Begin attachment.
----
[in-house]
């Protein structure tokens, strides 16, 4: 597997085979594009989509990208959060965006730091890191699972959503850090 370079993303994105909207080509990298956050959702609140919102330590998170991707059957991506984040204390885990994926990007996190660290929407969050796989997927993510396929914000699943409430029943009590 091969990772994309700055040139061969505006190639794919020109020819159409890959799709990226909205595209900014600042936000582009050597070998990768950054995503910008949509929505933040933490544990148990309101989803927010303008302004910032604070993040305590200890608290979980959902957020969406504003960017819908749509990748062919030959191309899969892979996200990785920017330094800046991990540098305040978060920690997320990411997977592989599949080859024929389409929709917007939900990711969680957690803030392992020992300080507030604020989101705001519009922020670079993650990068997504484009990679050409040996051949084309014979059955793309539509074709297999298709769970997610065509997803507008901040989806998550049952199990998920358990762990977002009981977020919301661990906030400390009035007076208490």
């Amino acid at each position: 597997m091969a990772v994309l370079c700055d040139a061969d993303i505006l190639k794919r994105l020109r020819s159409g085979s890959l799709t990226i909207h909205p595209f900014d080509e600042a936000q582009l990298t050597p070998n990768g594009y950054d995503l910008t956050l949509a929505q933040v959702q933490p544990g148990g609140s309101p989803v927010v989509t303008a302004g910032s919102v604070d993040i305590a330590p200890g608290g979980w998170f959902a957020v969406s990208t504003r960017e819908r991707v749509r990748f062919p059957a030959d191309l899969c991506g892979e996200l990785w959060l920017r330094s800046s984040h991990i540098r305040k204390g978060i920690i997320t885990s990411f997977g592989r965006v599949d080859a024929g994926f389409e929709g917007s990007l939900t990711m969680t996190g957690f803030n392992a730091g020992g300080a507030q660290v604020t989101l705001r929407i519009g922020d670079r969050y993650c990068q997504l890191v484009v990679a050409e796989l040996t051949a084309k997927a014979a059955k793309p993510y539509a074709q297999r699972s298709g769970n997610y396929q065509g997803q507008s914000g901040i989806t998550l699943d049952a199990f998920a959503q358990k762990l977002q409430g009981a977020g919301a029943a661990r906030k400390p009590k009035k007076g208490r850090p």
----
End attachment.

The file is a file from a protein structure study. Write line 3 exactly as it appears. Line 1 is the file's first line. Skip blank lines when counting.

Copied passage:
């Amino acid at each position: 597997m091969a990772v994309l370079c700055d040139a061969d993303i505006l190639k794919r994105l020109r020819s159409g085979s890959l799709t990226i909207h909205p595209f900014d080509e600042a936000q582009l990298t050597p070998n990768g594009y950054d995503l910008t956050l949509a929505q933040v959702q933490p544990g148990g609140s309101p989803v927010v989509t303008a302004g910032s919102v604070d993040i305590a330590p200890g608290g979980w998170f959902a957020v969406s990208t504003r960017e819908r991707v749509r990748f062919p059957a030959d191309l899969c991506g892979e996200l990785w959060l920017r330094s800046s984040h991990i540098r305040k204390g978060i920690i997320t885990s990411f997977g592989r965006v599949d080859a024929g994926f389409e929709g917007s990007l939900t990711m969680t996190g957690f803030n392992a730091g020992g300080a507030q660290v604020t989101l705001r929407i519009g922020d670079r969050y993650c990068q997504l890191v484009v990679a050409e796989l040996t051949a084309k997927a014979a059955k793309p993510y539509a074709q297999r699972s298709g769970n997610y396929q065509g997803q507008s914000g901040i989806t998550l699943d049952a199990f998920a959503q358990k762990l977002q409430g009981a977020g919301a029943a661990r906030k400390p009590k009035k007076g208490r850090p």